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[Caml-list] looping recursion
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Date: 2004-07-30 (17:07)
From: brogoff <brogoff@s...>
Subject: Re: [Caml-list] looping recursion
On Fri, 30 Jul 2004, Alex Baretta wrote:
> brogoff wrote:
> > On Thu, 29 Jul 2004, Alex Baretta wrote:
> >
> >>brogoff wrote:
> >
> > Some problems are just way easier to solve with imperative programming
> > though. Have you ever taken a look at purely functional catenable deques?
> > If you don't need persistence (if your deques are used in a single threaded
> > manner that is) would you use those instead of the obvious doubly linked
> > list implementation? That's not an abstract question either, catenable deques
> > come up quite naturally when implementing some 2D computational geometry
> > algorithms.I took a look at the latest algorithm by Kaplan and Tarjan and
> > quickly realized that it was hugely complicated if persistence is not needed.
> s list:
> >
> I didn't understand the connection between multithreading and
> persistence, but it's probably too late and I've been working far too
> much to follow you entirely.

I'm not using the terminology with regard to concurrent programming, but simply
saying only I don't need persistence. Maybe I picked up the terminology from
some discussion about versioned arrays (implementing functional arrays on top of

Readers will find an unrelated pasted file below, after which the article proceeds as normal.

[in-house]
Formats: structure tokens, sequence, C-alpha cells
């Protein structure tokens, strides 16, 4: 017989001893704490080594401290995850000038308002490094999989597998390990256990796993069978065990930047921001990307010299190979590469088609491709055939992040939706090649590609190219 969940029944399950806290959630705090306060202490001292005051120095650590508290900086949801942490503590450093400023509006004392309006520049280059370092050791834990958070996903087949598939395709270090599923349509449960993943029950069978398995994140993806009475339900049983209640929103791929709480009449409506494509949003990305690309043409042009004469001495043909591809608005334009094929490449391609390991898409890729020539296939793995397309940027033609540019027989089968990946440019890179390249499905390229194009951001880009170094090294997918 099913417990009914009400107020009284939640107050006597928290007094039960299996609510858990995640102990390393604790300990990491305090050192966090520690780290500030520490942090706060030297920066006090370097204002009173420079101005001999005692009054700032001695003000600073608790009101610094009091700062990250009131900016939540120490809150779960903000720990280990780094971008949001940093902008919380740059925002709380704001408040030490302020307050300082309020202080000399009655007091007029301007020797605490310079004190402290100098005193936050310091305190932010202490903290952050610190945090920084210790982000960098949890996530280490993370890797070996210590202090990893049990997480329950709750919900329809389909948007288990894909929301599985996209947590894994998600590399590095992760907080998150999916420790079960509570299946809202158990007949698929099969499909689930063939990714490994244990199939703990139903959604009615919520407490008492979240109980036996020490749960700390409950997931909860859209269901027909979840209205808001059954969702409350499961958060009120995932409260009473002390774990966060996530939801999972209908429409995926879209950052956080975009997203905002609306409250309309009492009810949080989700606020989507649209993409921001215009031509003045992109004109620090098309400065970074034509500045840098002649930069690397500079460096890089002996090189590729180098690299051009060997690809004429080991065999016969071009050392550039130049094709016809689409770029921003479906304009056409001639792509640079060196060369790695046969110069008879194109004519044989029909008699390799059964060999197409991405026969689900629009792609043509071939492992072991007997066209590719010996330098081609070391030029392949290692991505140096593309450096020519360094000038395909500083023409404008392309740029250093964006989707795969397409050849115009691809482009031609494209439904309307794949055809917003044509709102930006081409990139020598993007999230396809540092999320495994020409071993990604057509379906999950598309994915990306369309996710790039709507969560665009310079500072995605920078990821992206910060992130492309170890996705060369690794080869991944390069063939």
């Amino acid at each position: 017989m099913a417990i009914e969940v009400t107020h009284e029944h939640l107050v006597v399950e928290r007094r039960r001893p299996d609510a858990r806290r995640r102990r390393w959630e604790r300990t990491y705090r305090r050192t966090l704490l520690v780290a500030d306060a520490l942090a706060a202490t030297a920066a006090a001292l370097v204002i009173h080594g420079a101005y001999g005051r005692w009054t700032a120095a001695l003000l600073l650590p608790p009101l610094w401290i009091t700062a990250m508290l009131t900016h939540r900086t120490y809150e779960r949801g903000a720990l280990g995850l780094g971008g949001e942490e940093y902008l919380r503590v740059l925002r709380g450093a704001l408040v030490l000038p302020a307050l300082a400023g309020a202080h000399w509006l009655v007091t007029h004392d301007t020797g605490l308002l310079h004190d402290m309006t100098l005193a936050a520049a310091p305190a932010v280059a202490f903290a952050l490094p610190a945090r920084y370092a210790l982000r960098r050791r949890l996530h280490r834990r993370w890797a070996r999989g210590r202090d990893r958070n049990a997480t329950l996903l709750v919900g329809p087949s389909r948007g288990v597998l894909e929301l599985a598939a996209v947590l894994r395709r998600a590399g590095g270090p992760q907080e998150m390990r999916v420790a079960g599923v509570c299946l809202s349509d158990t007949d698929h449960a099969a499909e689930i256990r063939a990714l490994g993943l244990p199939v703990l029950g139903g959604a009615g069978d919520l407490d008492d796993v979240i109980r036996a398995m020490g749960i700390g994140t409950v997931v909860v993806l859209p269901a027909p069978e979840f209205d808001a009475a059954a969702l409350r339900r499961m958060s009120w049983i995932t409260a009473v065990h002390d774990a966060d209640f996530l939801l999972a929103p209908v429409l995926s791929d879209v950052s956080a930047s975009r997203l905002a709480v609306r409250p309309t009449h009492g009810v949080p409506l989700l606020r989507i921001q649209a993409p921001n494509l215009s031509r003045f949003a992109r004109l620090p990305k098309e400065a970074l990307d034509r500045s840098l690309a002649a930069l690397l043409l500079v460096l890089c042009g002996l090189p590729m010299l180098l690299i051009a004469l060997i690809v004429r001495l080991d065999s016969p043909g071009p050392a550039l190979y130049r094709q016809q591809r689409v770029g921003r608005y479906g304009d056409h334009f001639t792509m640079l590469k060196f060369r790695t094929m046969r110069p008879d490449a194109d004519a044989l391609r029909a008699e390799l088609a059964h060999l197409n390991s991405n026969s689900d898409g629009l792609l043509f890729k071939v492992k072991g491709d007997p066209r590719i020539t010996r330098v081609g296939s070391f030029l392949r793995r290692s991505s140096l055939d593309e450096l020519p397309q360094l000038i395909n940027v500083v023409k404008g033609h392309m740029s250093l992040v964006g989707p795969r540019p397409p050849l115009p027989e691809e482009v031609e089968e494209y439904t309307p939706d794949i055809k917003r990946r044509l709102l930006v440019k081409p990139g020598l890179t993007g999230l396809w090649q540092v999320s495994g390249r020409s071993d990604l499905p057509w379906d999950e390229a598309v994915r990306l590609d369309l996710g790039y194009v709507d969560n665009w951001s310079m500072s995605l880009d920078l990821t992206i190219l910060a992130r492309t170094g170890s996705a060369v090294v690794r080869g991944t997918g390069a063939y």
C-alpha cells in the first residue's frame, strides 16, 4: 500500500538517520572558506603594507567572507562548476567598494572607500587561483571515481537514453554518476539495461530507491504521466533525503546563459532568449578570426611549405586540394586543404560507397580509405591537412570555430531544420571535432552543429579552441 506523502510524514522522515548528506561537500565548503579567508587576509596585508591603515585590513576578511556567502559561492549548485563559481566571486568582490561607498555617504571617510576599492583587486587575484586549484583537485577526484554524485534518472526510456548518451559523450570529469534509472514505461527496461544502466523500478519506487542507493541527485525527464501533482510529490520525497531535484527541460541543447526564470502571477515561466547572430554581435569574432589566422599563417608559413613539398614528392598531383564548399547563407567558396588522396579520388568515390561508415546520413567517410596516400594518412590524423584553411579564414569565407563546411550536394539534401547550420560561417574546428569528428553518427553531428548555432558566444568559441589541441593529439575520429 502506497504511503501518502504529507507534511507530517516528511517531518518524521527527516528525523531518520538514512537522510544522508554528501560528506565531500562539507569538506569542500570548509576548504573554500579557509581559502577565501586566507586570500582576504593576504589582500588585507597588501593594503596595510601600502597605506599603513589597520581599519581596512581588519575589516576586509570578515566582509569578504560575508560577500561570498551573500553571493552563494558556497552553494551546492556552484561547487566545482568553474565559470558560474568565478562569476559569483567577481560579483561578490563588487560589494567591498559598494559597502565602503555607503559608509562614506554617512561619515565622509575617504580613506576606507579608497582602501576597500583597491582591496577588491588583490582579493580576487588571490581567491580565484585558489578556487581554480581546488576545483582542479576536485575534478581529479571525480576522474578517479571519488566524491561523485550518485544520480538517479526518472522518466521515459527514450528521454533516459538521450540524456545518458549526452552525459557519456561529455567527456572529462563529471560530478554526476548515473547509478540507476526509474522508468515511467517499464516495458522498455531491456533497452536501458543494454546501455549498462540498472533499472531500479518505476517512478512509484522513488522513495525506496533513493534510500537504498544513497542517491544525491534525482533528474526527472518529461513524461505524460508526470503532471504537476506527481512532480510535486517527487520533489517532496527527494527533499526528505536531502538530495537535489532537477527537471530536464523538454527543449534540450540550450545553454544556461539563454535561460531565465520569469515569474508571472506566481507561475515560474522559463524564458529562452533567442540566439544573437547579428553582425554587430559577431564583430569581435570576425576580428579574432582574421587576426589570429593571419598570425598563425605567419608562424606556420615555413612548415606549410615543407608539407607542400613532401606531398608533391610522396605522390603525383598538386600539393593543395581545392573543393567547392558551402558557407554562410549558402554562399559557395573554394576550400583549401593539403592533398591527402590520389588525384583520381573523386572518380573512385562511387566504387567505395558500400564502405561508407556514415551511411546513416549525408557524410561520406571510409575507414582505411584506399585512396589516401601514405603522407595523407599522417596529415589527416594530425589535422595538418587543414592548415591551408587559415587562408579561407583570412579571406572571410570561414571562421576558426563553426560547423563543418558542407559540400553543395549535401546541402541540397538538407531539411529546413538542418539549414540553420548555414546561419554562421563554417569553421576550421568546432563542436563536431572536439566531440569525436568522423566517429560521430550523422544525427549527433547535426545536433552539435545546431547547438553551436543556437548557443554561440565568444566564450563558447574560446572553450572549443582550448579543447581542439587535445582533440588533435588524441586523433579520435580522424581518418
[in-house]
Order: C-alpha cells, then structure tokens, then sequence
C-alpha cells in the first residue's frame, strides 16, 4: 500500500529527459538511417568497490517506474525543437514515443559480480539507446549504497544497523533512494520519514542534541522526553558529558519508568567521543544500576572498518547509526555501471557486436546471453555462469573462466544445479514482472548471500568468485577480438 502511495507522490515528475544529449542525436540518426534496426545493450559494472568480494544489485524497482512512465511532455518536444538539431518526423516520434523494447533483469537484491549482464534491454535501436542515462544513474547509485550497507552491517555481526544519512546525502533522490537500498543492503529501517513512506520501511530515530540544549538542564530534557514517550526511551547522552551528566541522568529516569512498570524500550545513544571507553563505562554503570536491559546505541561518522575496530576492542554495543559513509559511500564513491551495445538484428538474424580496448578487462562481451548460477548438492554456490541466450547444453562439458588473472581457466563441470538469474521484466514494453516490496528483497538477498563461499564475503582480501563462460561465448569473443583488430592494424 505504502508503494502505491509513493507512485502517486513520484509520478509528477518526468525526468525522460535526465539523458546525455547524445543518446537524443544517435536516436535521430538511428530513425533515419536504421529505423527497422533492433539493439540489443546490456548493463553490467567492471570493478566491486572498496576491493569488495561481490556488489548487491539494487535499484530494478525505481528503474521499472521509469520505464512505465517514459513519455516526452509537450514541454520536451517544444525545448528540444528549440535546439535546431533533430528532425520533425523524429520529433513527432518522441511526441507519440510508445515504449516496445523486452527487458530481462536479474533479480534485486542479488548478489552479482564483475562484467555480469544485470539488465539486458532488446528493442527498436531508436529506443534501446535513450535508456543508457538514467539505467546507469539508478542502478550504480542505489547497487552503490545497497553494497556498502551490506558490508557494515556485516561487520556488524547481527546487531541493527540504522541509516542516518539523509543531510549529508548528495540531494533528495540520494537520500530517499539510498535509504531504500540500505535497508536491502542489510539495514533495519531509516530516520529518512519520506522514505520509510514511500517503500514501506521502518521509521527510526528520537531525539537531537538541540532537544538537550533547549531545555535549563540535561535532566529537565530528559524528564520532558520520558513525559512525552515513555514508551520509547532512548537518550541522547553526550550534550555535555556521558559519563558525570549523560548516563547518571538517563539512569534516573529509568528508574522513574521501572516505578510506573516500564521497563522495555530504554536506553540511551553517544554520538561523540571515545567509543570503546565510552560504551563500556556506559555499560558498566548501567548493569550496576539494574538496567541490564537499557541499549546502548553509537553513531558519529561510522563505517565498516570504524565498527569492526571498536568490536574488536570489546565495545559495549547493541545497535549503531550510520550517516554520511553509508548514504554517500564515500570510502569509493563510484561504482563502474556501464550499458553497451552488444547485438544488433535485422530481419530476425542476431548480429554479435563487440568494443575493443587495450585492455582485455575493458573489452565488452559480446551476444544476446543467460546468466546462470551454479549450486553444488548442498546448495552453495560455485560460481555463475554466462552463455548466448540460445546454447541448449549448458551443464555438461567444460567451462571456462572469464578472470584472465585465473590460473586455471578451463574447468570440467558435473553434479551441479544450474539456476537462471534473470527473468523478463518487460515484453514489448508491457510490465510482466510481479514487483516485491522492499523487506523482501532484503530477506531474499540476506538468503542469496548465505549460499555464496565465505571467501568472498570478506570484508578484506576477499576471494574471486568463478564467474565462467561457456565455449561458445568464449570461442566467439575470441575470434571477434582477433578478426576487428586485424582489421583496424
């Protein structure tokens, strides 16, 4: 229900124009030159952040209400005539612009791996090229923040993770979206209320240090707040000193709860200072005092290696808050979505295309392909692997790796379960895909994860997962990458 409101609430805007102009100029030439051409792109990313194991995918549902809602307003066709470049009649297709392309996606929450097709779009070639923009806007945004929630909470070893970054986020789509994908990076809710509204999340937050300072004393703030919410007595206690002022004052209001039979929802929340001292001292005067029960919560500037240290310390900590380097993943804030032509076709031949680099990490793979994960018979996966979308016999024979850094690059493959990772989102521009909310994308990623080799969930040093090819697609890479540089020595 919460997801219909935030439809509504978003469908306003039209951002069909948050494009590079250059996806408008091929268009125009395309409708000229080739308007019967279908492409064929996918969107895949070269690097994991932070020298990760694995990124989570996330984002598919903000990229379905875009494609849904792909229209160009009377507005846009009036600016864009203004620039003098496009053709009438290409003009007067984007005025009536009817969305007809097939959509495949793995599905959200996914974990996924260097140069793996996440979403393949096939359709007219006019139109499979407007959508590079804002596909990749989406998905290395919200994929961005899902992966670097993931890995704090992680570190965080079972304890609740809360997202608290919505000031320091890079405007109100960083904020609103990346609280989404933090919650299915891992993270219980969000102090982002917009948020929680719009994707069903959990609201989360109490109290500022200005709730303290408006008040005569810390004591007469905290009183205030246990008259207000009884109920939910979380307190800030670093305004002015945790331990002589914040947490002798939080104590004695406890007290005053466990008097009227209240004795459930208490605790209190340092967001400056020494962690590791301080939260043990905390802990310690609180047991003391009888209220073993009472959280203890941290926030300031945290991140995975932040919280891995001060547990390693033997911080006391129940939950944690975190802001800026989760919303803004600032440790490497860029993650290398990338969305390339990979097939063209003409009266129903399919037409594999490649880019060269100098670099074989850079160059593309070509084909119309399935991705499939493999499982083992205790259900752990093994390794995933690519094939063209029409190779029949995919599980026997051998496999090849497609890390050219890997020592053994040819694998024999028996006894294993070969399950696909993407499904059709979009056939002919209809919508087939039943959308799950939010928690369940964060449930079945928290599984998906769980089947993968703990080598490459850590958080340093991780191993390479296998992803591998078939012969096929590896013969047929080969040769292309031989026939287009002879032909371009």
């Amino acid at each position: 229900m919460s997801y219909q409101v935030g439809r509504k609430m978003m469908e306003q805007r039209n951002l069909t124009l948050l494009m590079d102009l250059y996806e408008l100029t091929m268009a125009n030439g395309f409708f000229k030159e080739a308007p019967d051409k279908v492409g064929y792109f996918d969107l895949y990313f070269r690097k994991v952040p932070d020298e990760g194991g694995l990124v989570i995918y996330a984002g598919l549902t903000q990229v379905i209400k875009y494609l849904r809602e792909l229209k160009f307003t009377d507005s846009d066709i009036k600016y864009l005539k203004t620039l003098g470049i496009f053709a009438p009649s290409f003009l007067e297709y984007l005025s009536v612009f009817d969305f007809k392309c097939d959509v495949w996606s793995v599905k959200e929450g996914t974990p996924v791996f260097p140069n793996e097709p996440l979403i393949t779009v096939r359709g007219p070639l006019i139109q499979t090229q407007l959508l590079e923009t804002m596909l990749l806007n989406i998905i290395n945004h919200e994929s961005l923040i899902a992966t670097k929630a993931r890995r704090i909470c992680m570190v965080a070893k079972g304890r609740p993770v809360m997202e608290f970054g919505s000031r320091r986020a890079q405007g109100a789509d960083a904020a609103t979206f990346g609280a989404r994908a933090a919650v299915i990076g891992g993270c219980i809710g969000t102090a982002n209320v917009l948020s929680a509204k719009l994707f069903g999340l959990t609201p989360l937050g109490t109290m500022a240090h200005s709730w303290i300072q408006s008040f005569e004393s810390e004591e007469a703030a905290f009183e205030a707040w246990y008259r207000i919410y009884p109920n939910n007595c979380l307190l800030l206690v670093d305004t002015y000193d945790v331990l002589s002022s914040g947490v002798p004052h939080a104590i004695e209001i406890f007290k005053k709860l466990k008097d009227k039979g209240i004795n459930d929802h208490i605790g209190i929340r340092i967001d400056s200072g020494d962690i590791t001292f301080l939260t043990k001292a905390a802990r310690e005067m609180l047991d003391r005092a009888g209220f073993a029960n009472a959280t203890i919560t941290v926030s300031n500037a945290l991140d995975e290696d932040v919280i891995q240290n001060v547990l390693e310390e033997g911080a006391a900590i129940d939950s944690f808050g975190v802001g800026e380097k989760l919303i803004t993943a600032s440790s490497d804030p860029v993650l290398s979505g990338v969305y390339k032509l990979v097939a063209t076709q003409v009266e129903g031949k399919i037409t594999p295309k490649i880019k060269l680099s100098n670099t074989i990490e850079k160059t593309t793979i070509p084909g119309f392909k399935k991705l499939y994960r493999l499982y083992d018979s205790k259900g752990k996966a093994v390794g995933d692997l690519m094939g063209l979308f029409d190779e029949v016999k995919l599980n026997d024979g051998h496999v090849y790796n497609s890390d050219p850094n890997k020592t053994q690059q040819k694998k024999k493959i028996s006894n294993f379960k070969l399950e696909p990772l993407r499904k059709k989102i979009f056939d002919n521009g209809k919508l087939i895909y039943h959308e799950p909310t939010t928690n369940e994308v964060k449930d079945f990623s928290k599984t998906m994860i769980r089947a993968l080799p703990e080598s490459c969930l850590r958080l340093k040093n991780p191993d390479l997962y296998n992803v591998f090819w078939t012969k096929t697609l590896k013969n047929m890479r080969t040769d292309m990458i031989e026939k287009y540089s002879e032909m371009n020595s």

imperative ones) or from Clean.

> Let me just give you a couple eurocents of industrial experience: side-effects
> are utterly bad.

My two U.S. cents of industrial experience is that statement is utterly false.
Side effects are to be controlled and dealt with, but they are unavoidable.
But I don't feel like having a flamewar about it, no doubt we've all seen the
arguments and no one will offer anything new...

> My Xcaml
> application server was designed two years ago with one major flaw: one
> global state variable.

Sure, Dante's lowest level of Hell is reserved for those who abuse global state.

Ever look at the purely functional red black tree implementation in the SML/NJ
utils library? Last time I looked, the author used a local reference to store
some state in one of the calculation, rather than adding an argument to a bunch
of nested functions. Still purely functional to the observer though. What level
of Hell should he go to?

> I'm still fighting with the execution engine to
> take it away, but that won't happen before a major rewrite. I won't by
> imperative programming for anything at all.

Even monadic IO strikes me as imperative, so if you have IO, there's really no
way to avoid it.

> And, yes, in my company the
> mandated standard for deques is batched queues à la Okasaki.

I think of the respondents to my point about catenable deques, only James
Woodyatt seems to get what I mean. And given the fact that persistence is
not necessary in my application, I am willing to exercise extra care to get
that annoying imperative code right.

I would like to see an implementation of the catenable deques only
using simple list ops (not laziness) described by Kaplan and Tarjan,
in OCaml. If I remember, the algorithm was described using nonuniform
data types, so that's yet another plug for supporting this more directly in
OCaml, meaning, without having to use recursive modules, record field
polymorphism, or polymorphic records to work around the ability to
directly write such functions.

-- Brian

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